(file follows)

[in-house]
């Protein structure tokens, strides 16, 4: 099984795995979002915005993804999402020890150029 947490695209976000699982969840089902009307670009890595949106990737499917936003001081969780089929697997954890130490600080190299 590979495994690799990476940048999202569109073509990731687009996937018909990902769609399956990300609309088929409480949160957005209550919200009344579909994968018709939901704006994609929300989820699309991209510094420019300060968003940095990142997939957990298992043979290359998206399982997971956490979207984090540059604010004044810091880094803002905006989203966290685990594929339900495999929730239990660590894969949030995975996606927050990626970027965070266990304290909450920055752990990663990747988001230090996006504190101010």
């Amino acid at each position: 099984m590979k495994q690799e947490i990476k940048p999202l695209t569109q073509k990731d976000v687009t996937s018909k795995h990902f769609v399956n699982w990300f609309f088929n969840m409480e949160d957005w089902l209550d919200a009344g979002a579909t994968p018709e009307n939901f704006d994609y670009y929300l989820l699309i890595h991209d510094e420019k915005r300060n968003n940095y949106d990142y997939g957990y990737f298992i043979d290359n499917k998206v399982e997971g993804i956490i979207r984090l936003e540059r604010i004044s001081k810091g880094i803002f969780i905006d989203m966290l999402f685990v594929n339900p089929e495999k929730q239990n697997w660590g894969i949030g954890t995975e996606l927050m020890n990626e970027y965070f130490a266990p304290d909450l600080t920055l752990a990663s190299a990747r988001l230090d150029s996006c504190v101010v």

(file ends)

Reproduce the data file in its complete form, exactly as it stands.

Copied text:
[in-house]
């Protein structure tokens, strides 16, 4: 099984795995979002915005993804999402020890150029 947490695209976000699982969840089902009307670009890595949106990737499917936003001081969780089929697997954890130490600080190299 590979495994690799990476940048999202569109073509990731687009996937018909990902769609399956990300609309088929409480949160957005209550919200009344579909994968018709939901704006994609929300989820699309991209510094420019300060968003940095990142997939957990298992043979290359998206399982997971956490979207984090540059604010004044810091880094803002905006989203966290685990594929339900495999929730239990660590894969949030995975996606927050990626970027965070266990304290909450920055752990990663990747988001230090996006504190101010």
């Amino acid at each position: 099984m590979k495994q690799e947490i990476k940048p999202l695209t569109q073509k990731d976000v687009t996937s018909k795995h990902f769609v399956n699982w990300f609309f088929n969840m409480e949160d957005w089902l209550d919200a009344g979002a579909t994968p018709e009307n939901f704006d994609y670009y929300l989820l699309i890595h991209d510094e420019k915005r300060n968003n940095y949106d990142y997939g957990y990737f298992i043979d290359n499917k998206v399982e997971g993804i956490i979207r984090l936003e540059r604010i004044s001081k810091g880094i803002f969780i905006d989203m966290l999402f685990v594929n339900p089929e495999k929730q239990n697997w660590g894969i949030g954890t995975e996606l927050m020890n990626e970027y965070f130490a266990p304290d909450l600080t920055l752990a990663s190299a990747r988001l230090d150029s996006c504190v101010v």